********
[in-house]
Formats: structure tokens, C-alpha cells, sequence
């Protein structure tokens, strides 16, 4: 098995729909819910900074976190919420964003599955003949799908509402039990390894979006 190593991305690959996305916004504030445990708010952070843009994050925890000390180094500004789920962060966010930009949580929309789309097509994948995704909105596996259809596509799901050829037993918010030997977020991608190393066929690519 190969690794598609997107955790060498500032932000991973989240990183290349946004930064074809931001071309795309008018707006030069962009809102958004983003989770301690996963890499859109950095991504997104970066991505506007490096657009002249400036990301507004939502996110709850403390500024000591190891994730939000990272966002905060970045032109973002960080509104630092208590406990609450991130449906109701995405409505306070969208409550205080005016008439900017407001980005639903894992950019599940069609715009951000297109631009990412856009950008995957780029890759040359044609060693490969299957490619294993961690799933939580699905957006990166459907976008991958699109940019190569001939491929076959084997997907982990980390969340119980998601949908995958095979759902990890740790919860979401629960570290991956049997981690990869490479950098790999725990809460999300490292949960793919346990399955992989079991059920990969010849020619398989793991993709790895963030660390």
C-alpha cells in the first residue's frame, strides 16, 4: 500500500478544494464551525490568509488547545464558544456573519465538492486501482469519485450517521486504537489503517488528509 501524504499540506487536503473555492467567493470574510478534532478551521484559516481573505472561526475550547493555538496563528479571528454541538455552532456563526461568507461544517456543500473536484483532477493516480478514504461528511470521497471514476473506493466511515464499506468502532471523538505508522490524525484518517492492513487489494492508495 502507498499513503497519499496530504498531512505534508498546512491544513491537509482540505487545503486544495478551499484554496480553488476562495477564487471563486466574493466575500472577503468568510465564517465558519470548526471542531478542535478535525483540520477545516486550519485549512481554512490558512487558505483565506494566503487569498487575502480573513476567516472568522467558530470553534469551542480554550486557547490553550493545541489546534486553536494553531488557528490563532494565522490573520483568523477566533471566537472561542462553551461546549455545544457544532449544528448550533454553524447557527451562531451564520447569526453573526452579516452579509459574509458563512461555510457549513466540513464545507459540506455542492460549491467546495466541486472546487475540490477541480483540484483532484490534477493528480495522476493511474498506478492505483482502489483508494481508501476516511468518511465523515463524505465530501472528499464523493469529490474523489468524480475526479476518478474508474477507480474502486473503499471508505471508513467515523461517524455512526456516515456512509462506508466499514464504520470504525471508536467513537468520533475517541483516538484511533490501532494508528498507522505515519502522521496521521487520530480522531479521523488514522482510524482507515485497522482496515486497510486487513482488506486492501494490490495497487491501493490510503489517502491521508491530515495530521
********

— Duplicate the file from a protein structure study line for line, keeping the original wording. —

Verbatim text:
[in-house]
Formats: structure tokens, C-alpha cells, sequence
């Protein structure tokens, strides 16, 4: 098995729909819910900074976190919420964003599955003949799908509402039990390894979006 190593991305690959996305916004504030445990708010952070843009994050925890000390180094500004789920962060966010930009949580929309789309097509994948995704909105596996259809596509799901050829037993918010030997977020991608190393066929690519 190969690794598609997107955790060498500032932000991973989240990183290349946004930064074809931001071309795309008018707006030069962009809102958004983003989770301690996963890499859109950095991504997104970066991505506007490096657009002249400036990301507004939502996110709850403390500024000591190891994730939000990272966002905060970045032109973002960080509104630092208590406990609450991130449906109701995405409505306070969208409550205080005016008439900017407001980005639903894992950019599940069609715009951000297109631009990412856009950008995957780029890759040359044609060693490969299957490619294993961690799933939580699905957006990166459907976008991958699109940019190569001939491929076959084997997907982990980390969340119980998601949908995958095979759902990890740790919860979401629960570290991956049997981690990869490479950098790999725990809460999300490292949960793919346990399955992989079991059920990969010849020619398989793991993709790895963030660390």
C-alpha cells in the first residue's frame, strides 16, 4: 500500500478544494464551525490568509488547545464558544456573519465538492486501482469519485450517521486504537489503517488528509 501524504499540506487536503473555492467567493470574510478534532478551521484559516481573505472561526475550547493555538496563528479571528454541538455552532456563526461568507461544517456543500473536484483532477493516480478514504461528511470521497471514476473506493466511515464499506468502532471523538505508522490524525484518517492492513487489494492508495 502507498499513503497519499496530504498531512505534508498546512491544513491537509482540505487545503486544495478551499484554496480553488476562495477564487471563486466574493466575500472577503468568510465564517465558519470548526471542531478542535478535525483540520477545516486550519485549512481554512490558512487558505483565506494566503487569498487575502480573513476567516472568522467558530470553534469551542480554550486557547490553550493545541489546534486553536494553531488557528490563532494565522490573520483568523477566533471566537472561542462553551461546549455545544457544532449544528448550533454553524447557527451562531451564520447569526453573526452579516452579509459574509458563512461555510457549513466540513464545507459540506455542492460549491467546495466541486472546487475540490477541480483540484483532484490534477493528480495522476493511474498506478492505483482502489483508494481508501476516511468518511465523515463524505465530501472528499464523493469529490474523489468524480475526479476518478474508474477507480474502486473503499471508505471508513467515523461517524455512526456516515456512509462506508466499514464504520470504525471508536467513537468520533475517541483516538484511533490501532494508528498507522505515519502522521496521521487520530480522531479521523488514522482510524482507515485497522482496515486497510486487513482488506486492501494490490495497487491501493490510503489517502491521508491530515495530521